Chris Steele-Perkins. Magnum Photographer


Chris Steele-Perkins

1949 - From Rangoon to London

Chris Steele-Perkins moved from Rangoon to London with his family in 1949. He graduated with honours in psychology at the University of Newcastle-upon-Tyne (1967-70) while working as a photographer and picture editor for the student newspaper. In 1971 he moved to London and started working as a freelance photographer and started his first foreign work in 1973 in Bangladesh followed by work for relief organizations and travel assignments. In 1975 he worked with EXIT, a group dealing with social problems in British cities. He then joined the Paris-based Viva agency in 1976.

1979 - The Teds

1979 - The Teds

In 1979, his first book, The Teds, was published. Chris joined Magnum and soon began working extensively in the Third World. His latest large-scale project in the developing world was on the situation in Afghanistan. He�is now also working extensively in Japan and England.

Kaha Kama

The Awards - Public acclaim

His reportages have received high public acclaim and have won several awards, including:

  • 'The Tom Hopkinson Prize' for British Photojournalism (1988)
  • 'The Oscar Barnack Prize' (1988)
  • 'The Robert Capa Gold Medal' (1989)
  • 'Cooperative Society Award' & 'One World Award',
    for the film 'Dying for Publicity' (1994)
  • 'La Nacion Premier Photojournalism Award' (1994)
  • World Press Award, 'Daily Life' (2000)
  • Sasakawa Foundation Grant (2004, 2011)
  • Royal Photographic Society Terrence Donovan Award (2008)
  • Arts Council GB Award (2010)
England, My England

Recent Works

Now out in UK, his new book on centenarians (people who have lived to be over 100 years old): Fading Light. Recent book, England, My England, of English photographs - McNidder & Grace -.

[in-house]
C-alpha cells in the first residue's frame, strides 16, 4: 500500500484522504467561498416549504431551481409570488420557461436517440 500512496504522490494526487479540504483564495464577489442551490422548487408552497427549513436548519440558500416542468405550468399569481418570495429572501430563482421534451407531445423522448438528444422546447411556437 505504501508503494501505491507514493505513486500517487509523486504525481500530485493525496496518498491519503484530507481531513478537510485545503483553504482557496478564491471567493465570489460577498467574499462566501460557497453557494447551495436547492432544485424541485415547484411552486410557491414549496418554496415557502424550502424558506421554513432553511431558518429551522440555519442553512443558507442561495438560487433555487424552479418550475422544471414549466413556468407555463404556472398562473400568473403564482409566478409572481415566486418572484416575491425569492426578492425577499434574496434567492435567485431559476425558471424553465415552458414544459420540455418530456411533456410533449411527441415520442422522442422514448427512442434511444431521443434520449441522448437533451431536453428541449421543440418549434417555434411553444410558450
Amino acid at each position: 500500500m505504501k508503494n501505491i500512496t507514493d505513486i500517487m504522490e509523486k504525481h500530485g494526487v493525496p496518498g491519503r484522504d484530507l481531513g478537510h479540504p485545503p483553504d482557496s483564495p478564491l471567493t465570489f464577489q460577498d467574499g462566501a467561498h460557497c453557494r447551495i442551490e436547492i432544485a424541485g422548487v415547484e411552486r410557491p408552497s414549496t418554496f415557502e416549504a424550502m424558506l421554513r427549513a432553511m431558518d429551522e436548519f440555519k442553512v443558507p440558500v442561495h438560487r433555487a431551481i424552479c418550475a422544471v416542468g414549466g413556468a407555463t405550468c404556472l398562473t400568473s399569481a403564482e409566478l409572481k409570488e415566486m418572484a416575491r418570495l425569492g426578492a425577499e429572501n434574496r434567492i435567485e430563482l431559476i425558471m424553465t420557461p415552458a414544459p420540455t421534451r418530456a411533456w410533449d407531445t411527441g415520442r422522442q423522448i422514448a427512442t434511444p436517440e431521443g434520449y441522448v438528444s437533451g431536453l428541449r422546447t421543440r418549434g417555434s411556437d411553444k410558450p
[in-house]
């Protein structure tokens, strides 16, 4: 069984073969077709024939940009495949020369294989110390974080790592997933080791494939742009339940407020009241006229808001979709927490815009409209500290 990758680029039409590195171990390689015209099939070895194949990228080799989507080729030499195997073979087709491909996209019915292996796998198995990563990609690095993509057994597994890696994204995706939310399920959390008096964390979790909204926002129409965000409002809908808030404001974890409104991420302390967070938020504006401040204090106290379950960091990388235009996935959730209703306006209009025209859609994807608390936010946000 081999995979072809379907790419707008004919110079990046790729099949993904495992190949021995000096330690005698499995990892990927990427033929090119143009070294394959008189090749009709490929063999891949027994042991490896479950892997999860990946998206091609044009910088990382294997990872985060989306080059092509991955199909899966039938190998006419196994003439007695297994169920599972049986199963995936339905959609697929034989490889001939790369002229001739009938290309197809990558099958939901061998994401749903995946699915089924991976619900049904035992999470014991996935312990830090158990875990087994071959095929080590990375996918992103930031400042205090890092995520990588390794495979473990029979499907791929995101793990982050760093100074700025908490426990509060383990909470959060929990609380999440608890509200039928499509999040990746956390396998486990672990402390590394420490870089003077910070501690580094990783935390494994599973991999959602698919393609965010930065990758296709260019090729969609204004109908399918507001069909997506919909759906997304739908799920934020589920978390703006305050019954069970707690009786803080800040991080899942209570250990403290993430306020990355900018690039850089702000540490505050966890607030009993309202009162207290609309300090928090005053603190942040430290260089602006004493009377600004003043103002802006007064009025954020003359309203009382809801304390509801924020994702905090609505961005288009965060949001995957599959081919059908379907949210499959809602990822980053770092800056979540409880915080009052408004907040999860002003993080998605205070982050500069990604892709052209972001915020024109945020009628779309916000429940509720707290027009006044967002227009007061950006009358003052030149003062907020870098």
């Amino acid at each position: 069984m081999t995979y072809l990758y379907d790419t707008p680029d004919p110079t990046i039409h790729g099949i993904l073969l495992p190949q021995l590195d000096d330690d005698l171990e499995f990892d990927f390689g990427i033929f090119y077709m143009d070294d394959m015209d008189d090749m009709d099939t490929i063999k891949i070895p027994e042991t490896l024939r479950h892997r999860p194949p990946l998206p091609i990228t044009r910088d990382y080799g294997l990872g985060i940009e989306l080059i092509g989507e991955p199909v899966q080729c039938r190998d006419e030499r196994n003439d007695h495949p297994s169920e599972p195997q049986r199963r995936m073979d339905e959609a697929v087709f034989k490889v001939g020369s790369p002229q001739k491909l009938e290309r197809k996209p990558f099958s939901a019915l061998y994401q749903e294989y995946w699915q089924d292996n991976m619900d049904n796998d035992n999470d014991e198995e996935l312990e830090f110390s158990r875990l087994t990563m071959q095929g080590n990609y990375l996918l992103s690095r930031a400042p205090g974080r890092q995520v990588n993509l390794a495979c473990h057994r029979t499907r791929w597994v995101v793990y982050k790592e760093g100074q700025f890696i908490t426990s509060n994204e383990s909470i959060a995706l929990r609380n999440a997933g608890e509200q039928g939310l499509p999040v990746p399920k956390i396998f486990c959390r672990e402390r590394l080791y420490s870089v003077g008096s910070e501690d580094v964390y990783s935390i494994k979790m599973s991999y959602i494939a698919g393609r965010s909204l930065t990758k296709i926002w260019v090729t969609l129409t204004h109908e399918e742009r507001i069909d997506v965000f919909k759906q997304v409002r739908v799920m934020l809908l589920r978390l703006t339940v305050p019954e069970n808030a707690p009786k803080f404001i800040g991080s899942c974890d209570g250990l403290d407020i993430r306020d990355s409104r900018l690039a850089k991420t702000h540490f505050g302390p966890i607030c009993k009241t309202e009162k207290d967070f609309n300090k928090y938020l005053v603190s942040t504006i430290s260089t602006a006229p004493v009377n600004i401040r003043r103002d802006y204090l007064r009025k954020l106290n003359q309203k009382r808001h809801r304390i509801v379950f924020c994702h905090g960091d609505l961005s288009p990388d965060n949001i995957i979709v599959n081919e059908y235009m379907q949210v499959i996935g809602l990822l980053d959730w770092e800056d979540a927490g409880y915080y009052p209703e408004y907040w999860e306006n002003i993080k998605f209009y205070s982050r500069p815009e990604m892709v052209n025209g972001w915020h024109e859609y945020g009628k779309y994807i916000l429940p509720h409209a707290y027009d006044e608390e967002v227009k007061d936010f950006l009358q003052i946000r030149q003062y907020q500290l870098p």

This is a very personal retrospective of work shot in England over the last 40 years. See some images in Books on this site.

A place in the Country

A place in the Country


Latest book to be published by Dewi Lewis. "A place in the Country". Chris spent a year documenting the cycle of life in a great English country estate, Holkham, in north Norfolk. A unique photographic record of a year in the life of an English Country House Estate. Throughout a year, Magnum photographer, Chris Steele-Perkins photographed at Holkham Hall, a 23,000 acre estate set on the Norfolk coast with a history stretching back to the 1700s. He photographed not only the various activities there, from hunting and shooting through to concerts and weddings, but also the groups of workers that form the backbone of day to day life on the Estate. Holkham combines tradition with more contemporary activities such as pop and classical concerts, and businesses such as the rental and sale of holiday caravans. It was this mix of past and present, alongside the fact that the Hall was a lived-in family home, that most interested Steele-Perkins. For him the challenge was to look at the reality of Holkham, and explore where that reality overlapped with the clichés we cling to. Country estates bedevil the British imagination, and much of the rest of the world’s too. Perhaps this is not surprising given that they feature in so many of our novels, historical films and TV dramas – Downton Abbey for example, or Kazuo Ishiguro’s The Remains of the Day. The focus of these fictional accounts, however, is almost always resolutely fixed on the past, yet the estates themselves continue. They are institutions with both a past and a future. Whilst there are many photographic projects on country life – from hunting through to country house gardens or the art collections – there is very little that gives a rounder view of life on an estate. An estate is more than an old house, it is a farm, a business, an eco-system, a community, a venue, a confluence of history – a world in microcosm.

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